Seattle's Smith Tower sold for nearly $37 million
Seattle's historic Smith Tower was sold Friday for nearly $37 million in a foreclosure auction on the steps of the King County Administration Building.
The buyer is CBRE Capital of New York, which acquired the delinquent mortgage last fall after Chicago-based Walton Street Capital defaulted on $43 million in loans. When it bought the building in 2006 it intended to convert the tower into condos, but the condo market collapsed in the recession.
Seattle's very first skyscraper – the Smith Tower – will be put on the auction block today.
The 42-floor building is dwarfed by today's modern buildings like the Columbia tower. But for 50 years it was the tallest building west of the Mississippi River.
As evocative as it is exotic, the Chinese Room in the Smith Tower is one of the more famous spaces in the city, with sweeping views of the sound, the Space needle and Mt. Rainier. It's still filled with intricate carvings sent from the Empress of China as a way of thanking L.C. Smith for the typewriter he sent her in the early 1900's.
But that was another time. In recent years, the iconic office building with the lighted blue globe atop it, has been plagued with 70 percent vacancy.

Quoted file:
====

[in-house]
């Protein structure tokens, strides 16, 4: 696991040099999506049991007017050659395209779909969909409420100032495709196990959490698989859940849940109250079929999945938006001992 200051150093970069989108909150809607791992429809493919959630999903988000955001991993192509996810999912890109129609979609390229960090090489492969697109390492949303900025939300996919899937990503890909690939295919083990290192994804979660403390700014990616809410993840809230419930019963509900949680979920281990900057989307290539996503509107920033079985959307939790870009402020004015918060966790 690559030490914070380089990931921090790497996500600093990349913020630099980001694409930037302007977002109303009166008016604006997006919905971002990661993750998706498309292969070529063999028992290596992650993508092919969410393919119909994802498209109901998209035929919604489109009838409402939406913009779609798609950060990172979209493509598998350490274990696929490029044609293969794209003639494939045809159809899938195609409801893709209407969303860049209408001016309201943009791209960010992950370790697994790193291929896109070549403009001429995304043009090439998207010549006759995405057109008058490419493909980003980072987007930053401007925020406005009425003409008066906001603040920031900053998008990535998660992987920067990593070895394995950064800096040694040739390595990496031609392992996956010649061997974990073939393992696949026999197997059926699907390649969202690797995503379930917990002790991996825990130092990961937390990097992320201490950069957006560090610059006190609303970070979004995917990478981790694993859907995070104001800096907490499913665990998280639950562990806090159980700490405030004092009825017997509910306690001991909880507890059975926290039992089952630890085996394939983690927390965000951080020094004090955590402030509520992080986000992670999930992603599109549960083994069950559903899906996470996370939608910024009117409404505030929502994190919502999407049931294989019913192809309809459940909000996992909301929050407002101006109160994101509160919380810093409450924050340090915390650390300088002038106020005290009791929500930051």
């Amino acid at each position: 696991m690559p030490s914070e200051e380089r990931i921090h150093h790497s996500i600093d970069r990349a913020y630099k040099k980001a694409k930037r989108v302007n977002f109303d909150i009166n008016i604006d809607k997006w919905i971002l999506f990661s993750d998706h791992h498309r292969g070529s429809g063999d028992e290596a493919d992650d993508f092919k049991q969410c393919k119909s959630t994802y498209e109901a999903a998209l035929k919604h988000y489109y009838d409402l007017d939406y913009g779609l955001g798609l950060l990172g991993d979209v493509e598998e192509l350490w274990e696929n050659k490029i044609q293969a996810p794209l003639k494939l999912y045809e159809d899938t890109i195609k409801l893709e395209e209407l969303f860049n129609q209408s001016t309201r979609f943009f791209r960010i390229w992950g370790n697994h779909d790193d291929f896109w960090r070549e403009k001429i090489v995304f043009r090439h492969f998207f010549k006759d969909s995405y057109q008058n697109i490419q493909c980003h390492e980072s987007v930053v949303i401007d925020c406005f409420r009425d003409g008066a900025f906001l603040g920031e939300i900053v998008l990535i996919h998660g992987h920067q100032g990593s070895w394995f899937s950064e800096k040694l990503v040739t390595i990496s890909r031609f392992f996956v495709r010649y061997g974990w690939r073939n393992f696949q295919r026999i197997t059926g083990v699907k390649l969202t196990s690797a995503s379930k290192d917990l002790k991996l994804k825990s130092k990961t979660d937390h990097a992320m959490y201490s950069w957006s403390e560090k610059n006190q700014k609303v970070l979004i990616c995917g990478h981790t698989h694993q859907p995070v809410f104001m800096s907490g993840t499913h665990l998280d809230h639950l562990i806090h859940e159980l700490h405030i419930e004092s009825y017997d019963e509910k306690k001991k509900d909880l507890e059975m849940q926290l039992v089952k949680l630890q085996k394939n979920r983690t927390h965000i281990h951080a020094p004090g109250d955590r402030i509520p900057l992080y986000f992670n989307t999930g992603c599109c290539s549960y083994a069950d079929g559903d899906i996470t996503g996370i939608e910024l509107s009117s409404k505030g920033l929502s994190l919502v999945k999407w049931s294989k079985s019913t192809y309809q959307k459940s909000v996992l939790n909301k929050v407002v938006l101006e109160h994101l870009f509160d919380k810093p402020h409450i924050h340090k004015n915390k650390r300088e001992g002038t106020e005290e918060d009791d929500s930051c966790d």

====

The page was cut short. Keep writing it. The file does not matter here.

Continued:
Life at the top
Petra Franklin, a public television producer for the Artist Toolbox, lives at the top with her two kids. Her penthouse, which starts on the 37th floor, is the only residential space in the building.
"It is sad to have so many empty floors. My oldest used to deliver the mail and got to know many of the different companies in the building, and we don't have any companies in the building now."
She has a genuine love for the place and hopes that she will be able continue to rent the penthouse.
What to do with it?
The Smith Tower is set to go on the auction block after its owner defaulted on loans totaling more than $42 million, which ultimately led to foreclosure. Exactly why it's vacant is debatable. It could be bad management, non-negotiable rents or a scrapped plan to turn the offices into luxury condos.
Richard Hagar is a Seattle- area real estate appraiser. He says with the residential market turning around, the new owner might be wise to consider making it a mixed-use building.
"I'd rather have the option of selling some of those units as condominiums and using some of those units as a hotel or as an office space because you know, you've got those nice elevators all the marble and things like that. It’s an interesting way if you can make it work for offices and tenants."
Whoever the new owner turns out to be, Hagar says they’re likely to be out-of-towners with deep pockets. And in case you're interested in entering a bid for this historic landmark, be prepared to bring a cashier's check to the steps of the King County Administration building.